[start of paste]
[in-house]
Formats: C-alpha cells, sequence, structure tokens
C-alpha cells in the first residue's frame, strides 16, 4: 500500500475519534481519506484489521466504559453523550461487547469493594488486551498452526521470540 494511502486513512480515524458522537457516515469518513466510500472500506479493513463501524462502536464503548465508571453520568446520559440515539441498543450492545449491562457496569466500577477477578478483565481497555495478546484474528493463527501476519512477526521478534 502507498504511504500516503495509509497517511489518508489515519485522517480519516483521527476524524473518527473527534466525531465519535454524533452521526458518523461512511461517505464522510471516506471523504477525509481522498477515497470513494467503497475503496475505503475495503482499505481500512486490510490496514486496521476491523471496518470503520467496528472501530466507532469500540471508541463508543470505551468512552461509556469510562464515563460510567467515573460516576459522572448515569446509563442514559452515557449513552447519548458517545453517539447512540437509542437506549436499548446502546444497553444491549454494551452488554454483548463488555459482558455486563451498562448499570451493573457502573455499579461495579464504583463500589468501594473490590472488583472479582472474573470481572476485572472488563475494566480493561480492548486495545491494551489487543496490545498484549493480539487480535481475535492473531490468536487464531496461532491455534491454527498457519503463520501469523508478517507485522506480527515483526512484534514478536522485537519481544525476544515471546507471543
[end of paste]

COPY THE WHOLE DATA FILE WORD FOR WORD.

[in-house]
Formats: C-alpha cells, sequence, structure tokens
C-alpha cells in the first residue's frame, strides 16, 4: 500500500475519534481519506484489521466504559453523550461487547469493594488486551498452526521470540 494511502486513512480515524458522537457516515469518513466510500472500506479493513463501524462502536464503548465508571453520568446520559440515539441498543450492545449491562457496569466500577477477578478483565481497555495478546484474528493463527501476519512477526521478534 502507498504511504500516503495509509497517511489518508489515519485522517480519516483521527476524524473518527473527534466525531465519535454524533452521526458518523461512511461517505464522510471516506471523504477525509481522498477515497470513494467503497475503496475505503475495503482499505481500512486490510490496514486496521476491523471496518470503520467496528472501530466507532469500540471508541463508543470505551468512552461509556469510562464515563460510567467515573460516576459522572448515569446509563442514559452515557449513552447519548458517545453517539447512540437509542437506549436499548446502546444497553444491549454494551452488554454483548463488555459482558455486563451498562448499570451493573457502573455499579461495579464504583463500589468501594473490590472488583472479582472474573470481572476485572472488563475494566480493561480492548486495545491494551489487543496490545498484549493480539487480535481475535492473531490468536487464531496461532491455534491454527498457519503463520501469523508478517507485522506480527515483526512484534514478536522485537519481544525476544515471546507471543